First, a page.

The explanation is split off from the demonstration, and it’s done by voice-over. So you have a situation where Royler is just focusing on demonstrating the technique from multiple angles, as someone else explains what’s going on. It reinforces the lesson by allowing you to see the same technique performed multiple times within a short timeframe. Then it’s further reinforced by seeing a slow motion demonstration and footage of the technique actually being used in competition.
Major Points of Difference
You look at these three examples and you can point out at least one thing each that can be considered a meaningful difference.
- Quantity - 111 Half Guard Techniques has a significant quantity of excellent technique.
- Depth - Lost Secrets of the Half Guard has a great level of focus on a specific situation.
- Enjoyment - Competition Tested Techniques is enjoyable from start to finish because of the instruction style and the bonuses.
Building a Better Mouse Trap
Video has advantages and disadvantages. The first step to figuring out how to improve the process is to realize that.
Alright, so let’s break it down.
- Not limited by time.
- Content can include anything.
- No interaction and feedback.
- It’s a passive form of learning.
Let’s see if we can think of a solution to those disadvantages real quick. We’ll start with the lack of interaction and feedback. Of course, it’s not possible for an instructor to walk around and suggest small things you can correct when you perform the technique as the video plays.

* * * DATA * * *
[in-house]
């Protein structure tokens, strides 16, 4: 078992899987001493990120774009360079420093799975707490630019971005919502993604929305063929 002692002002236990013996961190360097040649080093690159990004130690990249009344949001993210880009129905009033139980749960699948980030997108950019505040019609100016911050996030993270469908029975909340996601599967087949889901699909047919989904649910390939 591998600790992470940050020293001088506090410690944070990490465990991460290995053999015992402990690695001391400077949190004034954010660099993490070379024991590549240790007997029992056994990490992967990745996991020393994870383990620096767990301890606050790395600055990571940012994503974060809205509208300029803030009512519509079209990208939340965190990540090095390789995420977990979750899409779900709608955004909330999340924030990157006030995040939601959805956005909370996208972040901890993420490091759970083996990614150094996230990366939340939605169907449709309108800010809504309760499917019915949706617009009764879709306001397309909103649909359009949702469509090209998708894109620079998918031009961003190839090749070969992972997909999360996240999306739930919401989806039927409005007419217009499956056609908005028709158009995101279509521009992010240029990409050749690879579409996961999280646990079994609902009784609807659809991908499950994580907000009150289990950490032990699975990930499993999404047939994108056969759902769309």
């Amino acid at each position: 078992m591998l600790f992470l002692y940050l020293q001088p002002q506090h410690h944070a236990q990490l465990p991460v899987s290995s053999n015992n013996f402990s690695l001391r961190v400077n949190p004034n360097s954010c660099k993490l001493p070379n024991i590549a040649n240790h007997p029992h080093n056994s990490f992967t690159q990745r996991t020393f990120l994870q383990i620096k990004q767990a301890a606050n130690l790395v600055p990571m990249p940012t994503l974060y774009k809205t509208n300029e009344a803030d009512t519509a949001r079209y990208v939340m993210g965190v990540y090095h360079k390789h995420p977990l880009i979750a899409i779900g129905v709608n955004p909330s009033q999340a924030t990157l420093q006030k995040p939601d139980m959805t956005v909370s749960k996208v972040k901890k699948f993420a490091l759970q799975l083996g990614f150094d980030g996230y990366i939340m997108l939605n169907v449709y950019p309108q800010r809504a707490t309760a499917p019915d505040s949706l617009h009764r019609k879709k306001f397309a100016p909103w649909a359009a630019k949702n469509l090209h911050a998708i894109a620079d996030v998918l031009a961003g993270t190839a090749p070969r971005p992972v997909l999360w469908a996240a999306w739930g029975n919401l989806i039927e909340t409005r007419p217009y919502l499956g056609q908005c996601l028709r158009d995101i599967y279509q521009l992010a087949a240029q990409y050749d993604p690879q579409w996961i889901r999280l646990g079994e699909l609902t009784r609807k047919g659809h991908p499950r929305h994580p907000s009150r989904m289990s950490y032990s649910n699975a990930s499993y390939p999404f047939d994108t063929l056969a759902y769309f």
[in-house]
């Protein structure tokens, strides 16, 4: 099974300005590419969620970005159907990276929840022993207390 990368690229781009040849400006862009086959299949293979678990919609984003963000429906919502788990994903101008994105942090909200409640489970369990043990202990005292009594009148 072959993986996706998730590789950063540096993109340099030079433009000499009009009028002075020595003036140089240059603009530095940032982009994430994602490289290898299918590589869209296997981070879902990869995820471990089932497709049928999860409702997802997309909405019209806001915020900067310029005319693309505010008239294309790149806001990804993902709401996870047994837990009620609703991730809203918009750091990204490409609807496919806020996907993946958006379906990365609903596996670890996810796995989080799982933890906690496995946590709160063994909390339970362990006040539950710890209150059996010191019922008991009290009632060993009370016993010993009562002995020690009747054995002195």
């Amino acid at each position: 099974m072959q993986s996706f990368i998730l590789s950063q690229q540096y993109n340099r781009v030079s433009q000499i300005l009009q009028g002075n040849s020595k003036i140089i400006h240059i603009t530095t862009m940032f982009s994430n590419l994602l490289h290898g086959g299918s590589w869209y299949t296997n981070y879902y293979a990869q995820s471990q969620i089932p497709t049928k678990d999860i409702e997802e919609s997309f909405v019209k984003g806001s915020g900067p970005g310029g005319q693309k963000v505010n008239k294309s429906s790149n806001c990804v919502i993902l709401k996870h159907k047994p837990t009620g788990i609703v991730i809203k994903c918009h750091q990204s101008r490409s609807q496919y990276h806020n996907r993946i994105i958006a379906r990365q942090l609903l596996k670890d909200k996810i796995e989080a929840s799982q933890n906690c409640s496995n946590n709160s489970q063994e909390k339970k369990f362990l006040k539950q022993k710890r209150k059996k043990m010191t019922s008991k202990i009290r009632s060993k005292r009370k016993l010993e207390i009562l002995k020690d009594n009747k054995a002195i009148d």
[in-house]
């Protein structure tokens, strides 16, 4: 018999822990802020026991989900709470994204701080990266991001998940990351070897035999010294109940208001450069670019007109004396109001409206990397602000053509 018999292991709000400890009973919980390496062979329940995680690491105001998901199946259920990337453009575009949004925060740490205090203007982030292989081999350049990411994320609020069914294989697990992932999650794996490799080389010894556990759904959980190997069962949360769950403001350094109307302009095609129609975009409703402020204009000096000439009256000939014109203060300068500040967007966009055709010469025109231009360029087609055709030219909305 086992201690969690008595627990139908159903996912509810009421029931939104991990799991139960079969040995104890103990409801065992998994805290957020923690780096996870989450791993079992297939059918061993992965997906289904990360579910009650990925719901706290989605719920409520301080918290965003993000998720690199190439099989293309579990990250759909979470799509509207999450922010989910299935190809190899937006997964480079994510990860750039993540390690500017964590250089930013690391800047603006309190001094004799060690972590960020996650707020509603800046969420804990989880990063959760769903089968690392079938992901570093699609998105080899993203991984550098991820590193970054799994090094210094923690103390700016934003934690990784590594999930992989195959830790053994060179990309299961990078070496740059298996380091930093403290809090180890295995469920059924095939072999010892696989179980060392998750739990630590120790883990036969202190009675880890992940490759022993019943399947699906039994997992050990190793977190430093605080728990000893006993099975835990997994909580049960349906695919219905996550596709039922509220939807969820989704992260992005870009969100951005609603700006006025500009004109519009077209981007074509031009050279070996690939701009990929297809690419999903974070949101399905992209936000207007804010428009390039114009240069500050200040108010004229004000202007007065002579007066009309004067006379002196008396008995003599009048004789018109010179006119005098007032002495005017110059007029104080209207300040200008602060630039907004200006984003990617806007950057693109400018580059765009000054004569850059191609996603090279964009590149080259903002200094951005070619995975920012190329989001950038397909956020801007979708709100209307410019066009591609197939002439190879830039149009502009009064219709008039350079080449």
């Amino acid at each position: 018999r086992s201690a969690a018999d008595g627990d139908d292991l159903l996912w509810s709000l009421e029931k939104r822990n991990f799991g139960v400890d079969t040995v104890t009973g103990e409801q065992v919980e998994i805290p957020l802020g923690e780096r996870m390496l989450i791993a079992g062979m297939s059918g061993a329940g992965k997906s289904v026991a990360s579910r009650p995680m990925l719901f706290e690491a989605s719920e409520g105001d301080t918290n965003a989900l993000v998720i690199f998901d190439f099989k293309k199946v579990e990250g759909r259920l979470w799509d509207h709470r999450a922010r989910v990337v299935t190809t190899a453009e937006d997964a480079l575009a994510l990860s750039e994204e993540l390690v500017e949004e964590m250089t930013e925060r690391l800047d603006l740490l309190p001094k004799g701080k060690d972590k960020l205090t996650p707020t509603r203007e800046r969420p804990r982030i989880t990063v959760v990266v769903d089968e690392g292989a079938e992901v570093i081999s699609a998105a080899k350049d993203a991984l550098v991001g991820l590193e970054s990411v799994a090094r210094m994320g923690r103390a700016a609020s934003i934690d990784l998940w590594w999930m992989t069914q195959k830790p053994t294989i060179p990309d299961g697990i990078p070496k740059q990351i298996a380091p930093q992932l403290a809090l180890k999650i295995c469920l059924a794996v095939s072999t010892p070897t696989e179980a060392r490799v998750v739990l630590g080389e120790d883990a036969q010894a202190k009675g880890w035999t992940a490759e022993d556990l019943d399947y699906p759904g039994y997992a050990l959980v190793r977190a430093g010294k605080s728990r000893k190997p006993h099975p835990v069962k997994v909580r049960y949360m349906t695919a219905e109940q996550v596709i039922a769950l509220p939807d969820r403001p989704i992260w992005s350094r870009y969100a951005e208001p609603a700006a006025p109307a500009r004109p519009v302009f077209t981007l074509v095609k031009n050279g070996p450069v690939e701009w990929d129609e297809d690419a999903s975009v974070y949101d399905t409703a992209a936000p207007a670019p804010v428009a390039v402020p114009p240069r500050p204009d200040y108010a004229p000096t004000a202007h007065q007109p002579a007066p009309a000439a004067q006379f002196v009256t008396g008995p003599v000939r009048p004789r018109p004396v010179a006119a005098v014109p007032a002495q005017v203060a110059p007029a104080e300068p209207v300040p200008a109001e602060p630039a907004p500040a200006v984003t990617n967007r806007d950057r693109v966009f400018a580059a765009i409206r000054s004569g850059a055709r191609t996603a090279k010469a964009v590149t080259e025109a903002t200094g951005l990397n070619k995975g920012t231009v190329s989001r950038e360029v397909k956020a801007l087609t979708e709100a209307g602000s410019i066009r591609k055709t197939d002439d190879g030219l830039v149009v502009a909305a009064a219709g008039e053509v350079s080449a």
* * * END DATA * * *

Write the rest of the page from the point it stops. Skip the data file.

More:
It would be amazing if it was possible though. A shame it isn’t.
One way to work around that problem would be to attempt to predict common issues. Not only the issues that arise from an opponent’s reactions but also the problems that center around poor understanding of the body mechanics required.
Hmm, here’s a quick idea:
- What if in addition to the regular instruction there was another video in the set that broke down all the techniques by their core movements? It would be conceptual groupings of techniques based on the movements you have to develop to master them, and it would include drills to help with that endeavor.
Now what about the issue with the passive form of learning? Again, that’s another hard problem to deal with, but what helps is to make it enjoyable by breaking up the pattern. Competition Tested Techniques did that really well by throwing in biography, slow motion, competition footage, and other bonuses. Also Aurelio Gallegos Jr’s section in Secrets of Our Success was great because he included examples of him applying the techniques against resistance.
Different types of stimulus are great because it makes it easier to keep the attention focused. Another good example of this is Jeff Glover’s Deep Half Instructional. He played it really lighthearted, with jokes and obviously ridiculous techniques. It made it fun to watch and you learned some great technique in the process.
Right now, we have an clear advantage over previous generations because of the sheer amount of information that’s available. One fact remains the same though. It’s still the primary task of all instructors to make knowledge easy to digest and utilize.